Surveying and Mapping for Water-Resource Planningby Kurt W. Bauer,
Serial Information: Journal of the Surveying and Mapping Division, 1964, Vol. 90, Issue 1, Pg. 1-16
Document Type: Journal Paper
Abstract: The need to recognize large natural areas such as watersheds or river basins as planning units and the comprehensive nature of watershed planning studies have important implications for the conduct of surveying and mapping operations, particularly in the large urban regions growing in the United States. Basic map requirements for areawide water resources planning in rapidly urbanizing areas include general purpose base maps, aerial photography, and precise base maps, all based on a system of survey control that assures full correlation of widespread topographic and cadastral operations. The state plane coordinate system, when correlated with the U. S. Public Land Survey System, provides an excellent basis for a practical and usable network of survey control that overcomes the inadequacies of plane surveying methods without sacrificing the simplicity of these methods and permits the preparation of general purpose and precise planning base maps meeting the requirements of comprehensive resource planning programs.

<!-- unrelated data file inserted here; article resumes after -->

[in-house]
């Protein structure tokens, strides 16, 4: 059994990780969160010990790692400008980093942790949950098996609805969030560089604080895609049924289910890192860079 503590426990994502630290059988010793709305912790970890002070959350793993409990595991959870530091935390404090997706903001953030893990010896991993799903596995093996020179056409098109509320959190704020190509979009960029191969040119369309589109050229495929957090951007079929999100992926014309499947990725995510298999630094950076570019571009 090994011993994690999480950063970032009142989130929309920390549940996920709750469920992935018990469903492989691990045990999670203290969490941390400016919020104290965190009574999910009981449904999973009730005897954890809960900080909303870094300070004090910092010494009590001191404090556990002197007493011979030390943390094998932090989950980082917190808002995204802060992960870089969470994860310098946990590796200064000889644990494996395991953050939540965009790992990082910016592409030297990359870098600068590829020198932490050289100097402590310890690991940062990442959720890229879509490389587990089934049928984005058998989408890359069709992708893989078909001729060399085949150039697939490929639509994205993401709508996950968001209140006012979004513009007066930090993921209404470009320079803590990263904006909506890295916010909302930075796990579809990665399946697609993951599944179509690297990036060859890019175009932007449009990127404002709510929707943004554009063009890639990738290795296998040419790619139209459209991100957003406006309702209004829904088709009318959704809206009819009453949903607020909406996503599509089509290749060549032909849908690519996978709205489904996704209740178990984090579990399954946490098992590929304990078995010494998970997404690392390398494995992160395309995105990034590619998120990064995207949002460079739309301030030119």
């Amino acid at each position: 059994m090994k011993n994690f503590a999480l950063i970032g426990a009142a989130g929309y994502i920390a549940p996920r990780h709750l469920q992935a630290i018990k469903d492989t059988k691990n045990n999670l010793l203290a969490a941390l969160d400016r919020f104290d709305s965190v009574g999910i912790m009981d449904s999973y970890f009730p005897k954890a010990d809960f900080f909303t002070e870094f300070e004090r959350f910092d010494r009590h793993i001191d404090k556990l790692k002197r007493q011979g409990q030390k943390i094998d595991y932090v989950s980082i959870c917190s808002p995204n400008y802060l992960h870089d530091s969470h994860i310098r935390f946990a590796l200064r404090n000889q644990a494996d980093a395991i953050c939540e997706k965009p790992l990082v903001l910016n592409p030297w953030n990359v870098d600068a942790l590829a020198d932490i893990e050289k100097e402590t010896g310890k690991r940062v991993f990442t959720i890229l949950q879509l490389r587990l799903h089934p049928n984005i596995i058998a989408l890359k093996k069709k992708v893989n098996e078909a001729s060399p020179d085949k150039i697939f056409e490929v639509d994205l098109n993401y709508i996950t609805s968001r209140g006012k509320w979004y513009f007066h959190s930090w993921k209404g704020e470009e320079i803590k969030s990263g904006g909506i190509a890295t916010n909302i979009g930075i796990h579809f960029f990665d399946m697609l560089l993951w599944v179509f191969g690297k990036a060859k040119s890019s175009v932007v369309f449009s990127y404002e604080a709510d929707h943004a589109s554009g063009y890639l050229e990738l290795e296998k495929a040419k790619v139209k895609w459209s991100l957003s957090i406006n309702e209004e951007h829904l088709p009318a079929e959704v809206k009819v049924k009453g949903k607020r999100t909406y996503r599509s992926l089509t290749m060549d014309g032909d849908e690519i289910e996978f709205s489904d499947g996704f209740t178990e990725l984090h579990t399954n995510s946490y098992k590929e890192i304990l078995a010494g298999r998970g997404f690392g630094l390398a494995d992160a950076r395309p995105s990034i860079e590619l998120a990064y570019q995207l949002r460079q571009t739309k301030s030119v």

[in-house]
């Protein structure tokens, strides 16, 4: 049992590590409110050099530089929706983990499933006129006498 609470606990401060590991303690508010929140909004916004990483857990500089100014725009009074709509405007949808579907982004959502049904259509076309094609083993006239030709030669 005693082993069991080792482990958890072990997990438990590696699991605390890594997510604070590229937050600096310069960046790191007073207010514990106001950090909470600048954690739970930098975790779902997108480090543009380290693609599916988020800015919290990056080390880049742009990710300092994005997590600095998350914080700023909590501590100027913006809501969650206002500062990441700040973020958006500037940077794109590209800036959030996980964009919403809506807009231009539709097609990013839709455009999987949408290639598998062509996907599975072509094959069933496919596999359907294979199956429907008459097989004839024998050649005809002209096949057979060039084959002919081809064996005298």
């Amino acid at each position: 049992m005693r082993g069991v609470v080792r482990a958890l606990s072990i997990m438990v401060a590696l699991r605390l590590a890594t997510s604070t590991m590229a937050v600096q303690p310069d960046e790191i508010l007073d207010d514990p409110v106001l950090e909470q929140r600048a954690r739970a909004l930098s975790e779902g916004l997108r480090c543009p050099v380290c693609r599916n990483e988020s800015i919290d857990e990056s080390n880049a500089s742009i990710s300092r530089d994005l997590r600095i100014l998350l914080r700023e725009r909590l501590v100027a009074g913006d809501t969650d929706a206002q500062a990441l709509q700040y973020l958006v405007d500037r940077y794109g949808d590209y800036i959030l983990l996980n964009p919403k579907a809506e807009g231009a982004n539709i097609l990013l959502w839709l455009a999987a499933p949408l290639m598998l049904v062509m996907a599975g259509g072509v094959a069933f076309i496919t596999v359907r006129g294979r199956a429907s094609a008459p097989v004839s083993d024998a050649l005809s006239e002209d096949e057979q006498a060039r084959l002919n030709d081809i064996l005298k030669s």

Subject Headings: Mapping | Hydrographic surveys | Water resources | Land surveys | Watersheds | Municipal water | Urban development | North America | United States
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